Sharks have received what conservationists say are vital new trade protections. Several shark species were added to a list of species whose trade is restricted to prevent them being “traded to extinction”. The decision was made on Friday at a global summit in Panama. The meeting takes place against the backdrop of an ongoing global extinction crisis.
Other animals given additional protections in the international wildlife trade treaty, known as CITES, include dozens of freshwater turtles and frogs.
“Over a million species are at risk of extinction if we do not change the way we treat wildlife,” said Matthew Collis, deputy vice president for conservation at the International Fund for Animal Welfare.
“Governments at CITES have shown they are beginning to grasp the scale of the challenge required to confront the crisis facing the natural world.”
Nearly 100 species of sharks and shark-like rays received protections to help ensure any trade of their meat and fins – which has pushed some sharks to the brink of extinction – is legal and sustainable.
This brings most shark species in international trade under control of the treaty.
Most of the new species listed are from the requiem shark family, which includes the tiger, bull and blue sharks.
Almost half of all international trade in shark fins is made up of requiems, according to Glenn Sant, senior advisor on fisheries and traceability at TRAFFIC.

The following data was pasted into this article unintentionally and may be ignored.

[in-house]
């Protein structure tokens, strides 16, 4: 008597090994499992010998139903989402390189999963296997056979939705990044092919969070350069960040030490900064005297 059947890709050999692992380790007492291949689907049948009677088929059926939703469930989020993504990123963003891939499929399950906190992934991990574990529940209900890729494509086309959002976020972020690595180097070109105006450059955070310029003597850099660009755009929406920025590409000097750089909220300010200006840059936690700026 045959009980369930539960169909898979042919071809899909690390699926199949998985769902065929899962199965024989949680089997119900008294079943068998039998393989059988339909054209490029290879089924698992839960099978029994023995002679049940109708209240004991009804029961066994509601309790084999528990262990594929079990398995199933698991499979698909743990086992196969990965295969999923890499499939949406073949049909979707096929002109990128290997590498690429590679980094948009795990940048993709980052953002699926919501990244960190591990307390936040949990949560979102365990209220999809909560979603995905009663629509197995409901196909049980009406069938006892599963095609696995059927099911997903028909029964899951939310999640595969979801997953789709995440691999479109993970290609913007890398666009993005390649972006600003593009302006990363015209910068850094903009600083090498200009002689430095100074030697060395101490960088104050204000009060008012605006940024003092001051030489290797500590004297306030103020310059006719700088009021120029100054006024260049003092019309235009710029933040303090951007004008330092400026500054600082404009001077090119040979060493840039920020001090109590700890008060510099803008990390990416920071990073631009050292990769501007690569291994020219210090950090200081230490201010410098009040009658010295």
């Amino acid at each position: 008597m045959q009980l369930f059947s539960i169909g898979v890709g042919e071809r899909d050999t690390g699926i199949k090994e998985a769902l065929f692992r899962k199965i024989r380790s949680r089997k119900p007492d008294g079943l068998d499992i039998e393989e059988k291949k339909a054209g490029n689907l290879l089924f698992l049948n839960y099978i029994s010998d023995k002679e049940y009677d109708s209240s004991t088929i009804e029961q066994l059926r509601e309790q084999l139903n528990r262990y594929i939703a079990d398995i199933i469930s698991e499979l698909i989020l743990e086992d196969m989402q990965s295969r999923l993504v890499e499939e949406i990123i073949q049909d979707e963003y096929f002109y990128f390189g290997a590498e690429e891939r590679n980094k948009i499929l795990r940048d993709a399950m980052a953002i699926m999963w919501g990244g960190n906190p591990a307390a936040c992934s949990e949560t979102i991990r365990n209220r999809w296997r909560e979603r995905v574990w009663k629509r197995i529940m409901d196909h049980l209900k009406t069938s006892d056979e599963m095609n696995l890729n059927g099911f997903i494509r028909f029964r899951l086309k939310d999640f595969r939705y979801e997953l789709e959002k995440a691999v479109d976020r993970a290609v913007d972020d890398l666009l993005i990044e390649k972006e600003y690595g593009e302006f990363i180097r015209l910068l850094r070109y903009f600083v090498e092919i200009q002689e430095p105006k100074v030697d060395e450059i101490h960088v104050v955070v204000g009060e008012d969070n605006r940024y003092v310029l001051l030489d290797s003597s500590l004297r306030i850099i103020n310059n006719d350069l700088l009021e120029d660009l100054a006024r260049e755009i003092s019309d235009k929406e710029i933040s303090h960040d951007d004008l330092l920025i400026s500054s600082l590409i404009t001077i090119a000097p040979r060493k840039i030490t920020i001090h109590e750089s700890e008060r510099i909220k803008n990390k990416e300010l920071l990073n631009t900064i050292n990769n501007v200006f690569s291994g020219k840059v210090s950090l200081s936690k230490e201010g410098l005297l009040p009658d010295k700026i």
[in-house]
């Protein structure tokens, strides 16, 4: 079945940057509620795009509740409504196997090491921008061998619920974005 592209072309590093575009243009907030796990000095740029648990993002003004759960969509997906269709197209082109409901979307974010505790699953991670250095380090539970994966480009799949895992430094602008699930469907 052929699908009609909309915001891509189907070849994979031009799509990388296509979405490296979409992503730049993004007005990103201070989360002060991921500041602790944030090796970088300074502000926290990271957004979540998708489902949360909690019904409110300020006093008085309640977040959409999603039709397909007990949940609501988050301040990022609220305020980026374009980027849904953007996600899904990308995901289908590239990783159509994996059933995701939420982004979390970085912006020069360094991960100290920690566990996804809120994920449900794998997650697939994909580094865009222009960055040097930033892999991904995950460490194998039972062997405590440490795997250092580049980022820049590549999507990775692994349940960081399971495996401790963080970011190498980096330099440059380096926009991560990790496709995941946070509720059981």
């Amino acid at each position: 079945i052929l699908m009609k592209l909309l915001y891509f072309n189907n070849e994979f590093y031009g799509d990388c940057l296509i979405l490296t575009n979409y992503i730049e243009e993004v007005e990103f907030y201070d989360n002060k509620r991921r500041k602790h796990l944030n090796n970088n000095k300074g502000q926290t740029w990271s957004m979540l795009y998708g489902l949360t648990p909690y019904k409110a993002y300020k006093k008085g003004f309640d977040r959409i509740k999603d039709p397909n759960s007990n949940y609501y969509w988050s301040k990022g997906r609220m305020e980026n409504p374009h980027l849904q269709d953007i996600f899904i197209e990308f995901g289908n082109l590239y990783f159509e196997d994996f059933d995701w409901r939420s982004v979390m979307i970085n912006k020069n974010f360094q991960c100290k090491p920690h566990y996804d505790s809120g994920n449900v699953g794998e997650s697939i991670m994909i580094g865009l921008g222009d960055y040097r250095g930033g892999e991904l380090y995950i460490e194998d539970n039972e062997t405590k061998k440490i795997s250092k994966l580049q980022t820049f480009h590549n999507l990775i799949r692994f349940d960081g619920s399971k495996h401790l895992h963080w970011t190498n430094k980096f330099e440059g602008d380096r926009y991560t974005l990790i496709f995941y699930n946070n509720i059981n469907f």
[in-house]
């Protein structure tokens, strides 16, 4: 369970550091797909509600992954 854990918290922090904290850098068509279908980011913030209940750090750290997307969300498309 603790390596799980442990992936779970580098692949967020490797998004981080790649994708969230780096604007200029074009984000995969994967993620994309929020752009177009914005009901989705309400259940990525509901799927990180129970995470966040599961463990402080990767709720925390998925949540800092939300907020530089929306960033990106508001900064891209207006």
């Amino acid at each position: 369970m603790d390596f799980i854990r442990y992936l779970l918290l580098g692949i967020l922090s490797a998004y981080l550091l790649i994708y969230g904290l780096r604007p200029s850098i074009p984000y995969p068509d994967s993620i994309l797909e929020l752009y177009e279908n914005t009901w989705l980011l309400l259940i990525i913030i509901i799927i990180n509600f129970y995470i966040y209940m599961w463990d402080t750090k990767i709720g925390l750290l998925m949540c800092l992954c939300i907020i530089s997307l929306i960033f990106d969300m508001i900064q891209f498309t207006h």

While some of these sharks are not considered threatened, all were added to account for “lookalikes” – species that are difficult to distinguish from those that are critically endangered.
The inclusion of lookalike species means traders will be unable to pass off a protected shark as an unprotected shark in a trade.
The guitarfish family of shark-like rays, whose fins are traded like shark fins, also had 37 species receive new protections.
The rays are a coastal species, particularly vulnerable to fishing methods like trawling.
“It’s a really important first step,” says Sant. “We all get excited about species being listed on CITES. But the hard work begins when countries actually have to implement that.”
“We can’t afford to have any ivory trade,” says Lieberman.